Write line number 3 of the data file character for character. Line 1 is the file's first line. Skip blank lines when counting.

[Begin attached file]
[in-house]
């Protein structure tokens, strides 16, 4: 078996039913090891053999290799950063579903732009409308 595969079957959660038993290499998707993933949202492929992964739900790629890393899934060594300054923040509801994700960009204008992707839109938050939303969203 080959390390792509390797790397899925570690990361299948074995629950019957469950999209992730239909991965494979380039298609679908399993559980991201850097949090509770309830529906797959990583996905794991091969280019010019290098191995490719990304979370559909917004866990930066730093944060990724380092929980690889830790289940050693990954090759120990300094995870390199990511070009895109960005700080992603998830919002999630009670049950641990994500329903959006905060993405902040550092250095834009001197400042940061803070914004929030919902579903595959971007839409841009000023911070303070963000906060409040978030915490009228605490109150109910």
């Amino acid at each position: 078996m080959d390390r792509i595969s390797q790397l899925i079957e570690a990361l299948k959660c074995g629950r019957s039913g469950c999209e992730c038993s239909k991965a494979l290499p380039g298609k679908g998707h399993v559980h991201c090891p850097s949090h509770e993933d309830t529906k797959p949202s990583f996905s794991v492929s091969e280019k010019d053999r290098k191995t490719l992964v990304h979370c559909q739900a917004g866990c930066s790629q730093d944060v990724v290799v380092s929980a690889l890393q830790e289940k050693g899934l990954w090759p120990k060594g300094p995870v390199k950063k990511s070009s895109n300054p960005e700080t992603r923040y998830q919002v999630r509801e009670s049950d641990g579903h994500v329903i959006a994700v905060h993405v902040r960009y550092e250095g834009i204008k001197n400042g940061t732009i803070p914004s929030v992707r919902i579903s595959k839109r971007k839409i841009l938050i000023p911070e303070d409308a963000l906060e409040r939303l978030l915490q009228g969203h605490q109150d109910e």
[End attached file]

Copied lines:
């Amino acid at each position: 078996m080959d390390r792509i595969s390797q790397l899925i079957e570690a990361l299948k959660c074995g629950r019957s039913g469950c999209e992730c038993s239909k991965a494979l290499p380039g298609k679908g998707h399993v559980h991201c090891p850097s949090h509770e993933d309830t529906k797959p949202s990583f996905s794991v492929s091969e280019k010019d053999r290098k191995t490719l992964v990304h979370c559909q739900a917004g866990c930066s790629q730093d944060v990724v290799v380092s929980a690889l890393q830790e289940k050693g899934l990954w090759p120990k060594g300094p995870v390199k950063k990511s070009s895109n300054p960005e700080t992603r923040y998830q919002v999630r509801e009670s049950d641990g579903h994500v329903i959006a994700v905060h993405v902040r960009y550092e250095g834009i204008k001197n400042g940061t732009i803070p914004s929030v992707r919902i579903s595959k839109r971007k839409i841009l938050i000023p911070e303070d409308a963000l906060e409040r939303l978030l915490q009228g969203h605490q109150d109910e």